Jill Walker Rettberg, a professor at the University of Bergen, uses her blog jill/txt to research how people tell stories online. In her post “Rituals of Closure” Rettberg calls upon diary theorist Phillippe Lejeune, and his article “Why Do Diaries End?”:
“as Lejeune writes, the ending of a diary is far more fraught than its beginning: ‘What a contrast between the simplicity of a diary’s beginning and the evanescence of its ending: the multiple forms ending can take (stopping, destroying, indexing are all different, even opposite actions)’.”
But, what about the multiple forms beginning can take? Clearly, diaries differ from other genres of writing, but I’m not so sure I agree that beginnings are less fraught than endings. Students oftentimes say that their greatest difficulty in writing is just beginning. I think that they say this because beginnings are fraught with possibility. Beginnings bring with them the anxiety of having too much to say, or too little. Or both, simultaneously. To say something of consequence is no small feat. To carve some semblance of meaning out of so many possibilities can be overwhelming. Kierkegard said that “anxiety is the dizziness of freedom.” While I don’t agree that freedom causes all anxieties, I do believe that the freedom, (or perhaps in our students’ case, the imperative) to say something of consequence can create a cognitive and creative bottleneck.
I am drawn to the idea of beginnings because I am a writing teacher who has to constantly begin classes, in which I must help many students begin many different writing projects. A teacher’s business, especially a writing teacher’s, is to help students begin, to create the conditions for students’ beginnings. Blogging seems like a way to constantly begin, constantly evolve, not only for writing students, but also for a writing teacher. This is my third blog post, and I am still revising my purpose for blogging. Revising my beginning. Maybe this is an inherent aspect of blogging; what we write is contingent upon what we have already written, and there is a desire to push past that contingency, to say something new, something of consequence, to evolve that which we have already said. I began my blog as a way to research blogging: what it is, why it is, how it is. But I know that if I am to persist in my blogging, I will have to constantly revise my purpose for it. Or I will just stop.
“Unlike paper diaries, blogs are intended to be read not only by our future selves but by others as we write. Does the presence of the actual reader (indicated by statcounters, links and comments) substitute for the presence of the future, or do we still create our blogs partly as little time capsules sent to ourselves? I wonder whether my main target audience might be myself? I reread my blog constantly, especially the most recent posts which are visible whenever I check on it, but also to find specific things I wrote about, or sometimes to see what I was thinking at a particular time.”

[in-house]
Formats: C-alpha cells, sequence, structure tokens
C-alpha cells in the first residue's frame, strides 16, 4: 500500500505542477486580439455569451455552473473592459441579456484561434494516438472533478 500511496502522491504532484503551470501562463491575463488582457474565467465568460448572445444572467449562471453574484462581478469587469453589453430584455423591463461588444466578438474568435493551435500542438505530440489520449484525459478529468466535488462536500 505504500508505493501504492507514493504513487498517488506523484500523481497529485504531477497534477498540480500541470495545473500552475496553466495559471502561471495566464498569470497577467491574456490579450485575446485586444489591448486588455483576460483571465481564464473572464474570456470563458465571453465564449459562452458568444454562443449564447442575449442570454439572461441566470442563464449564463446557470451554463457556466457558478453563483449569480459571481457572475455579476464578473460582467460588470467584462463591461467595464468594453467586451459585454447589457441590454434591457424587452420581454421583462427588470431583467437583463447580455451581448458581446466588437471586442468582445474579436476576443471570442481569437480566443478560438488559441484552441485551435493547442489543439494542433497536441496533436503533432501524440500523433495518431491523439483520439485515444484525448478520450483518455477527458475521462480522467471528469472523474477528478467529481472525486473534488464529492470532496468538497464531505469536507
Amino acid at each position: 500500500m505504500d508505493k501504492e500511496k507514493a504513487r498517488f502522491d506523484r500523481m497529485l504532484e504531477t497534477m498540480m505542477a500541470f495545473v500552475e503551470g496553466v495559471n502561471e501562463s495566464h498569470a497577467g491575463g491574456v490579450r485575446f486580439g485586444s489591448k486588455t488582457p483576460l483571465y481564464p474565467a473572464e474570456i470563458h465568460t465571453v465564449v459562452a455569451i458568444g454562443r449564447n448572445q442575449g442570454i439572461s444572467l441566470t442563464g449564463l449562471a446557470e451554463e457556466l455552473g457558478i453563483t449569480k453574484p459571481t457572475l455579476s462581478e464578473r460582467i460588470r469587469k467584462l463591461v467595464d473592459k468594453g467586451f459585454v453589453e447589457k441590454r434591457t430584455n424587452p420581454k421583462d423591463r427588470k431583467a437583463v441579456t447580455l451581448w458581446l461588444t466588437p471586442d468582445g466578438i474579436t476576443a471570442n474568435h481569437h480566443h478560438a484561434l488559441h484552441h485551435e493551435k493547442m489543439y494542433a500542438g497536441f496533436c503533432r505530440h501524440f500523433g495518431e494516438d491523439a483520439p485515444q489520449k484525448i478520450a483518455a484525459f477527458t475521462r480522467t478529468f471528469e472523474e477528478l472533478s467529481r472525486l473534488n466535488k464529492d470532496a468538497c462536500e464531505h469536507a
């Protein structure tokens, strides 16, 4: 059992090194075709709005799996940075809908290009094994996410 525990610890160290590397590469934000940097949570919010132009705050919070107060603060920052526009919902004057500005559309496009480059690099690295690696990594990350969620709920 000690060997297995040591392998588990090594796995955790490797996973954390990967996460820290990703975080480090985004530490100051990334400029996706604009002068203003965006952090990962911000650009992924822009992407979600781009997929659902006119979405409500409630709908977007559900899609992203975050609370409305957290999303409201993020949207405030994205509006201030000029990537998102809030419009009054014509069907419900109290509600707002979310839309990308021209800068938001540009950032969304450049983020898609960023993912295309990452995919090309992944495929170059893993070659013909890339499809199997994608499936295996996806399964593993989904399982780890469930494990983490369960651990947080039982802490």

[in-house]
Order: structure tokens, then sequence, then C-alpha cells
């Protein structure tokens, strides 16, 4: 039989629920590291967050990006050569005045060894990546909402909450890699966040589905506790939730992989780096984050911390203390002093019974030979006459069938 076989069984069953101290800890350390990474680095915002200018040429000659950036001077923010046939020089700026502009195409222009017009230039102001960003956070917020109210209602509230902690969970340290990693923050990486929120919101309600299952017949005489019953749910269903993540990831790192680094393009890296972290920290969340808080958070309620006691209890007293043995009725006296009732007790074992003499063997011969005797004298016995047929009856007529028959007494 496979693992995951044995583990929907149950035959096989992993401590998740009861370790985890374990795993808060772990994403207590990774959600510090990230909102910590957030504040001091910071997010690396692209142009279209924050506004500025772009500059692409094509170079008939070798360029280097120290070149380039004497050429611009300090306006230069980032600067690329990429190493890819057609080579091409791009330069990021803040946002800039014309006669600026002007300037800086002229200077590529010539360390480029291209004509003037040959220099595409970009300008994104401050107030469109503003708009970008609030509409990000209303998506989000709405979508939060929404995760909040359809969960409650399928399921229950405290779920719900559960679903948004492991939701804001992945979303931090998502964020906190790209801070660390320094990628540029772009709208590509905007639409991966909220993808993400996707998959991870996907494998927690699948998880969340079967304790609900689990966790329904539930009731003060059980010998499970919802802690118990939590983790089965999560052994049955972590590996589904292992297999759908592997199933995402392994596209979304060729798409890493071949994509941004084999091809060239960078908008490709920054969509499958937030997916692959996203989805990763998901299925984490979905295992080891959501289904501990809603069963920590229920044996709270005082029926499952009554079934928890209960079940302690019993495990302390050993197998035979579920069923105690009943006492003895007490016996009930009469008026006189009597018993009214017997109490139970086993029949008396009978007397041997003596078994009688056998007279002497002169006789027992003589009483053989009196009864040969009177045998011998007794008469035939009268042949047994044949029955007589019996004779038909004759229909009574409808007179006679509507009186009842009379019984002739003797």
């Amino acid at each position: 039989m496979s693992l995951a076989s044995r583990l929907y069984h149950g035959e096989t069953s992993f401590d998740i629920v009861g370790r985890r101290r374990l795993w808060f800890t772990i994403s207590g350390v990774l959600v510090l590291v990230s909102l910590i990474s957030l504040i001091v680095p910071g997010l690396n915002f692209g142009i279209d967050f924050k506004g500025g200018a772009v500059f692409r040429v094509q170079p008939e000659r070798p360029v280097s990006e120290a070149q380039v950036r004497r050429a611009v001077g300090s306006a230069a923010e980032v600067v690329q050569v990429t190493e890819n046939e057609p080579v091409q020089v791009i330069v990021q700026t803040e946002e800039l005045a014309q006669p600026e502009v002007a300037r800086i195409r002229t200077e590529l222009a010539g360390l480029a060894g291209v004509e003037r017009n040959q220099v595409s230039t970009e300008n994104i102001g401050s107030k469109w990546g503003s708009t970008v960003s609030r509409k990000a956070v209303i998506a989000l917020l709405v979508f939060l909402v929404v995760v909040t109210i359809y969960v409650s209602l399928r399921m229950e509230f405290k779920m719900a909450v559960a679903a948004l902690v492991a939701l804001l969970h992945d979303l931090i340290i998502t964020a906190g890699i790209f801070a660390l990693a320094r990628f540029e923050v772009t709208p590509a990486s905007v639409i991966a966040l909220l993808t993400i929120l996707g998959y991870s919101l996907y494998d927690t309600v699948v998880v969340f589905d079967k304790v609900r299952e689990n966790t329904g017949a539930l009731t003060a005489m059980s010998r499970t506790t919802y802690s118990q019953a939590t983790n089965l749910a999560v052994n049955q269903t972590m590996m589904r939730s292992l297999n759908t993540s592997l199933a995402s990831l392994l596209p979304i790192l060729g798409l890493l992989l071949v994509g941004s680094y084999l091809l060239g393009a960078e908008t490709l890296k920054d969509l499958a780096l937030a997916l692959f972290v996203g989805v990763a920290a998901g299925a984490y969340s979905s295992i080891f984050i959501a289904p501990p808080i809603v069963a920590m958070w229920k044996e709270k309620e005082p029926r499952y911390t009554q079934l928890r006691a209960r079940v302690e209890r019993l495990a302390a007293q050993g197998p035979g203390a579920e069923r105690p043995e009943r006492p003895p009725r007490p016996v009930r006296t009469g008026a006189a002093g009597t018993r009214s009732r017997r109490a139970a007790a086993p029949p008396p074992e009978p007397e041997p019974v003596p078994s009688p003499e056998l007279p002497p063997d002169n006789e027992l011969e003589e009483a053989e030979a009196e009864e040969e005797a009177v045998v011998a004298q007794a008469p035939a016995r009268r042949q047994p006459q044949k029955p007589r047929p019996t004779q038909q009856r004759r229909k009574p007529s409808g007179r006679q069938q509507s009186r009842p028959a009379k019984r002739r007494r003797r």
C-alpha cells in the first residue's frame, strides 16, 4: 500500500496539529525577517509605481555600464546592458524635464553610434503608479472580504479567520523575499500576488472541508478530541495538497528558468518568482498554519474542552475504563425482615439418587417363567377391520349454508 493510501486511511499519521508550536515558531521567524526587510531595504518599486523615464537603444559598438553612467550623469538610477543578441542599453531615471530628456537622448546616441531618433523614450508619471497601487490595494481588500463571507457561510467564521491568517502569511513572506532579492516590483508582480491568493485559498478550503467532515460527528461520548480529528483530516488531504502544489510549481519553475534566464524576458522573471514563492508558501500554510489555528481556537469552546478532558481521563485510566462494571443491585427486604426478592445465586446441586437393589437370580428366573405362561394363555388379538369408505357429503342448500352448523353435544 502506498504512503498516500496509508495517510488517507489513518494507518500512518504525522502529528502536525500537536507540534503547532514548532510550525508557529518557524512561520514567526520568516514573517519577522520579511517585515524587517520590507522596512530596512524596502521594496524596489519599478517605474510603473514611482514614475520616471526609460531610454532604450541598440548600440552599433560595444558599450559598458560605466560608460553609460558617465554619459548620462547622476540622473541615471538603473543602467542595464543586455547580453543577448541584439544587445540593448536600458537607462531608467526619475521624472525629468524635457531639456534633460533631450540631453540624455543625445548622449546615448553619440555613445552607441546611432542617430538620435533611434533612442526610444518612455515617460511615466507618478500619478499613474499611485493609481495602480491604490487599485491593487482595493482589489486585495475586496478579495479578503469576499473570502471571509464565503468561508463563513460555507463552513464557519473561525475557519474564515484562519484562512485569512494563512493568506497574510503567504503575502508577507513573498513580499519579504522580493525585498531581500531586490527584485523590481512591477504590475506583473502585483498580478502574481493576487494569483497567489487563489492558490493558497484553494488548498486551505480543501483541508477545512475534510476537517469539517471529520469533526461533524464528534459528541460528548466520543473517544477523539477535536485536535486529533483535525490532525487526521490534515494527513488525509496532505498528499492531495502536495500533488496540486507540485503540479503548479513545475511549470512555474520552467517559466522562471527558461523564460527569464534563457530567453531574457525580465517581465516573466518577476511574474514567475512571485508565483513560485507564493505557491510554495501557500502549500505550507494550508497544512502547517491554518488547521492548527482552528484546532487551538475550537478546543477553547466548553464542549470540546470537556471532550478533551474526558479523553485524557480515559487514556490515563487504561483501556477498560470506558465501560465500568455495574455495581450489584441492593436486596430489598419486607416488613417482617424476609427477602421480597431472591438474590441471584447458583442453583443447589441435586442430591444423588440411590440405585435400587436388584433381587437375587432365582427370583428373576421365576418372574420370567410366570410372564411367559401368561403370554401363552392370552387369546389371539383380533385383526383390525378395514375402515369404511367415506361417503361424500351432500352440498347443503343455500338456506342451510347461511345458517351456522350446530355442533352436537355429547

I would agree with Jill, that my target audience when I blog is, to a certain extent, myself. But for me, this is due in part, at least in this beginning stage, to what Michael Wesch terms “Context Collapse”, in his Anthropological introduction to YouTube. Although I am not in front of a webcam on my blog, I do feel as though I might be observed at any moment by almost anybody, really. And that is unnerving. For that reason, I do prefer to think of my future, and hopefully smarter, self as my target audience. Or maybe just my classmates, or just the authors whose work I am synthesizing into my blog posts.
Blogging sets up a sort of panoptic sensation, and it feels sort of vulnerable. But I think that might be the point. This sort of voluntary, Foucauldian self-monitoring that blogging sets the stage for, might necessitate another blog post entirely.
Keeping my imagined audience small, or non-existent, makes contributing to a body of knowledge on the web not quite so overwhelming. Because contributing to this sea of information, setting yourself loose in the midst of it, can be even more overwhelming than trying to find what you want to inside of it.